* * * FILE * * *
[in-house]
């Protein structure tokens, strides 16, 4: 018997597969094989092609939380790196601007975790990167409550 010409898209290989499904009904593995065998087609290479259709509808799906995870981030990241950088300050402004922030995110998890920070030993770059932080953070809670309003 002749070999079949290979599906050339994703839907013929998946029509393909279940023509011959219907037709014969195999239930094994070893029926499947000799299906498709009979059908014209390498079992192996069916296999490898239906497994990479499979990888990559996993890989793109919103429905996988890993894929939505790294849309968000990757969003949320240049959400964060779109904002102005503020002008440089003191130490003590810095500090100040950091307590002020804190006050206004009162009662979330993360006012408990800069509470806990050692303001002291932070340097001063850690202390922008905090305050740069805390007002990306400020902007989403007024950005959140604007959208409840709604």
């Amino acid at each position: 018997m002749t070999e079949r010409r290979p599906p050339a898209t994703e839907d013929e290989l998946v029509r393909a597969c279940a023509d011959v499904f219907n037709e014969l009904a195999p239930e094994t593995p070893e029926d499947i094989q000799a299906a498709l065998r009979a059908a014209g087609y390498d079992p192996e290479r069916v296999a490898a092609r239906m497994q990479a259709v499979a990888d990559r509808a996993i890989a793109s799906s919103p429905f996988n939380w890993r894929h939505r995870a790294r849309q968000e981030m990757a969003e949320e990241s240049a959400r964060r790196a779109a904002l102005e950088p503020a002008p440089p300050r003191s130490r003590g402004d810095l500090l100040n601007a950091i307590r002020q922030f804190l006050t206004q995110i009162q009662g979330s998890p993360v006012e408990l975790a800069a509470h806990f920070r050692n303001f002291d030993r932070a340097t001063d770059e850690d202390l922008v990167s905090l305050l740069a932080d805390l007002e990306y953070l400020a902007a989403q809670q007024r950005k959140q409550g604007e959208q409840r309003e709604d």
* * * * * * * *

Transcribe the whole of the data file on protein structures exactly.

[in-house]
């Protein structure tokens, strides 16, 4: 018997597969094989092609939380790196601007975790990167409550 010409898209290989499904009904593995065998087609290479259709509808799906995870981030990241950088300050402004922030995110998890920070030993770059932080953070809670309003 002749070999079949290979599906050339994703839907013929998946029509393909279940023509011959219907037709014969195999239930094994070893029926499947000799299906498709009979059908014209390498079992192996069916296999490898239906497994990479499979990888990559996993890989793109919103429905996988890993894929939505790294849309968000990757969003949320240049959400964060779109904002102005503020002008440089003191130490003590810095500090100040950091307590002020804190006050206004009162009662979330993360006012408990800069509470806990050692303001002291932070340097001063850690202390922008905090305050740069805390007002990306400020902007989403007024950005959140604007959208409840709604």
């Amino acid at each position: 018997m002749t070999e079949r010409r290979p599906p050339a898209t994703e839907d013929e290989l998946v029509r393909a597969c279940a023509d011959v499904f219907n037709e014969l009904a195999p239930e094994t593995p070893e029926d499947i094989q000799a299906a498709l065998r009979a059908a014209g087609y390498d079992p192996e290479r069916v296999a490898a092609r239906m497994q990479a259709v499979a990888d990559r509808a996993i890989a793109s799906s919103p429905f996988n939380w890993r894929h939505r995870a790294r849309q968000e981030m990757a969003e949320e990241s240049a959400r964060r790196a779109a904002l102005e950088p503020a002008p440089p300050r003191s130490r003590g402004d810095l500090l100040n601007a950091i307590r002020q922030f804190l006050t206004q995110i009162q009662g979330s998890p993360v006012e408990l975790a800069a509470h806990f920070r050692n303001f002291d030993r932070a340097t001063d770059e850690d202390l922008v990167s905090l305050l740069a932080d805390l007002e990306y953070l400020a902007a989403q809670q007024r950005k959140q409550g604007e959208q409840r309003e709604d």